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Tuesday, 05 February 2013 14:31

New Interpretation of "Son or Daughter" Expands FMLA Protections for Adult Children

Most employers are aware that eligible employees are entitled to take up to 12 weeks of unpaid, job-protected leave during a 12-month period under the federal Family & Medical Leave Act (“FMLA”) to care for a “son or daughter” who has a serious health condition. While employees will not question taking leave to care for a child under the age of 18, the Department of Labor (“DOL”) has recently interpreted the term “son or daughter” to include adult children who have qualifying disabilities.


Eligibility of Adult Child

The FMLA broadly defines “son or daughter” to include adult children who are incapable of self-care due to mental or physical disability. An employee is entitled to take FMLA leave to care for an adult son or daughter if the child meets all of the following criteria: 1) has a disability as defined by the Americans with Disabilities Act (“ADA”); 2) is incapable of self-care due to the disability; 3) has a serious health condition; and 4) is in need of care due to the serious health condition. Significantly, age of onset of the disability is irrelevant for the FMLA “son or daughter” determination.


1) Disability

The FMLA adopts the ADA’s broad definition of “disability,” which is defined as “an impairment that substantially limits one or more major life activities." The term “major life activities” has been interpreted to include caring for oneself, seeing, hearing, eating, sleeping, walking, etc. The ADA Amendments of 2008 expanded the definition of “major life activities” to include, “operation of major bodily functions” such as “functions of immune system, normal cell growth, digestive, bowel, bladder, neurological, brain, respiratory, circulatory, and reproductive functions.”


2) Incapable of Self-Care due to Disability

To qualify as an FMLA “son or daughter,” the child must also "be incapable of self-care" because of the disability. This is a fact-specific determination based on the child's condition at the time of the requested leave. A child is incapable of self-care if he or she requires "active assistance or supervision to provide daily self-care in three or more of the 'activities of daily living' (ADLs) or 'instrumental activities of daily living' (IADLs)." ADLs include hygiene, dressing, eating, etc., while IADLs include cooking, cleaning, transportation, use of telephone, etc.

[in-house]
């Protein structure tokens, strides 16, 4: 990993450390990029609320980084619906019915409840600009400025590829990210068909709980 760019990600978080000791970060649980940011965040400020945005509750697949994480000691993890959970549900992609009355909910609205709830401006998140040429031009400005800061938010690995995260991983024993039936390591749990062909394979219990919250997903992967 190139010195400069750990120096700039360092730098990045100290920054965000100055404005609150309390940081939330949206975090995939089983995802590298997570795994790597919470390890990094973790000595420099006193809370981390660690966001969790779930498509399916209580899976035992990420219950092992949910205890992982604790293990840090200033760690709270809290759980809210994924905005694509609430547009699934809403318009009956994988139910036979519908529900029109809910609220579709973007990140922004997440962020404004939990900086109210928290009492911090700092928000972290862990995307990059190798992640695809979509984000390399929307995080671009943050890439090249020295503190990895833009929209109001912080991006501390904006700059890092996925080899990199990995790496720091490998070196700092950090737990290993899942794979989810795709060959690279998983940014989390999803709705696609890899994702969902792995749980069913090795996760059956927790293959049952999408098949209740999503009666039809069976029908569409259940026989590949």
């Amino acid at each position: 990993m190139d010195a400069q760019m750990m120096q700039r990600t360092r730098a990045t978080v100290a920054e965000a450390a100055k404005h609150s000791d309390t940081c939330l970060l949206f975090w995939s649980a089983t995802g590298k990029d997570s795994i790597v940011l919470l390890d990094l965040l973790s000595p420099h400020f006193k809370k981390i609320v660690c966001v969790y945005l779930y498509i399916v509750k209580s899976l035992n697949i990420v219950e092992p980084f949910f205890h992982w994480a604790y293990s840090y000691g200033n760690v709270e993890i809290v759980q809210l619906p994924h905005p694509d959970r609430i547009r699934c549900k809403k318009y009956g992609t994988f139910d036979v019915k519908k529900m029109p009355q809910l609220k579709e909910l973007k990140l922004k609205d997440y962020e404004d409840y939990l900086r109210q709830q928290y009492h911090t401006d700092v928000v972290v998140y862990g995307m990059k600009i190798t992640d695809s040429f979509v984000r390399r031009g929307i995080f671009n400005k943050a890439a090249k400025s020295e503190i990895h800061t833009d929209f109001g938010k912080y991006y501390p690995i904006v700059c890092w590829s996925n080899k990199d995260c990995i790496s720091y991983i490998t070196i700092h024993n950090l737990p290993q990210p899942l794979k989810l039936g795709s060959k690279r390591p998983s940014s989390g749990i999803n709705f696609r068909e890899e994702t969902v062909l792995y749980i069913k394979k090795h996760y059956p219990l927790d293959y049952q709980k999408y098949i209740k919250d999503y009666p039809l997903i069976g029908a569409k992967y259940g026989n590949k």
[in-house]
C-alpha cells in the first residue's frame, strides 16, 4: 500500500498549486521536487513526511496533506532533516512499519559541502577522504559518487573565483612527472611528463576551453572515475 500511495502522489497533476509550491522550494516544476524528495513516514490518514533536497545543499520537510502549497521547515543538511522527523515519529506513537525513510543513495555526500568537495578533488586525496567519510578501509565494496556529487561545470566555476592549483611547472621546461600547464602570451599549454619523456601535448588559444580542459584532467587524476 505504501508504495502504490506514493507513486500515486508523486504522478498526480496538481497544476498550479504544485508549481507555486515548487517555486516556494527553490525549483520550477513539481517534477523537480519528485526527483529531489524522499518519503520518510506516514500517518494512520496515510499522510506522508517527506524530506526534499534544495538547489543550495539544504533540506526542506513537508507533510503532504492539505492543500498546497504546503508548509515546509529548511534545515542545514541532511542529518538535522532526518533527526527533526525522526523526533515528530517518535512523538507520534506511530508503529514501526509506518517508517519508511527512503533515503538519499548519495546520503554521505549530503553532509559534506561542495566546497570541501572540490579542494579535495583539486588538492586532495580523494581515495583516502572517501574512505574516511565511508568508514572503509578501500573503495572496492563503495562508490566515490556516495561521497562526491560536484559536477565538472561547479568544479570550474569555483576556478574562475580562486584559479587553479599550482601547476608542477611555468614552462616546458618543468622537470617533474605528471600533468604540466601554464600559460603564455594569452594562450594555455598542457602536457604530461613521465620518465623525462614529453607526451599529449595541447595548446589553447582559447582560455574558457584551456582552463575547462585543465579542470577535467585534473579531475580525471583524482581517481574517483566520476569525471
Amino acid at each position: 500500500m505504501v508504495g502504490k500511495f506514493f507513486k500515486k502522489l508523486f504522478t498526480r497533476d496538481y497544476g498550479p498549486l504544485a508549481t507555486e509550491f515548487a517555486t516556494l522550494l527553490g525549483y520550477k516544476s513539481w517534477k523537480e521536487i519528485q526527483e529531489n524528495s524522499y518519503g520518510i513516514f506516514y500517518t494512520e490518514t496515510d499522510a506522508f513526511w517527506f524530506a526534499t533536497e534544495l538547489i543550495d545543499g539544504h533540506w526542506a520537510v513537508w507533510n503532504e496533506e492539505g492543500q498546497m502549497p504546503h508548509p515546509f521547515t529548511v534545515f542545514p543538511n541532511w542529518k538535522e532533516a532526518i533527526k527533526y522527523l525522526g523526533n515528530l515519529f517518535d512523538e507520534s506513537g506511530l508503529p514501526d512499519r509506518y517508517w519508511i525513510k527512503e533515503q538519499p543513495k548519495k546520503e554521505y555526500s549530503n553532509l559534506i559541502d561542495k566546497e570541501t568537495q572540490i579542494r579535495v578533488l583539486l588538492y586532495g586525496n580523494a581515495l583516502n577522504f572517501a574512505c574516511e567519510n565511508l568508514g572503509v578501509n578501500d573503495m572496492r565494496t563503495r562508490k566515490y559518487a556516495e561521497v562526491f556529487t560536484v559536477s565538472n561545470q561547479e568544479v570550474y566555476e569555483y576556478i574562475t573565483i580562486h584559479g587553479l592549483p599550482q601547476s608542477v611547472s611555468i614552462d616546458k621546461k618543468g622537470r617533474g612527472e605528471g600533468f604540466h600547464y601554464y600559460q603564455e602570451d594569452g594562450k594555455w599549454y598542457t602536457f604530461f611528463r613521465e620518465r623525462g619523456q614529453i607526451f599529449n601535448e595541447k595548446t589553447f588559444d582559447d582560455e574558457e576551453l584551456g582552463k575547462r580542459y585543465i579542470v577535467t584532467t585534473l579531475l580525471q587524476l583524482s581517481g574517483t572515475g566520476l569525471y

An example of an adult child who may be ADA disabled but not considered an FMLA “son or daughter” would be an employee's diabetic son (an ADA disability), who lives independently and requires no assistance has a skiing accident that hospitalizes him for a short period, but does not render him temporarily or permanently disabled. This child is disabled, but is not incapable of self-care resulting from his or her diabetic disability.


3) Serious Health Condition

In addition, the adult child must have a “serious health condition” as defined by the FMLA. A serious health condition includes illness, injury, or impairment, among other conditions. Practically speaking, most disabilities under the broad ADA definition will meet the “serious health condition” definition of the FMLA.


4) In Need of Care

The parent must also be needed to care for the child due to the serious health condition. A parent can be “needed to care” if the adult child is unable to care for his or her own basic medical, hygienic, or nutritional needs or safety or if the parent is needed to provide psychological comfort and reassurance that would be beneficial to a child receiving inpatient or home care.


Finally, this interpretation also impacts the FMLA’s Military Care Giver Leave provision, which allows a parent of a service member who sustains a serious injury or illness during service to take leave for up to 26 weeks. With the interpretation that age of onset is not relevant for “son or daughter” determinations, a parent who exhausts their 26 week leave may now take a subsequent 12 week leave under the “son or daughter” provision in subsequent years.


For more information about this alert please contact Attorney Peter Culp or another employment law attorney with the Dempsey Law Firm.

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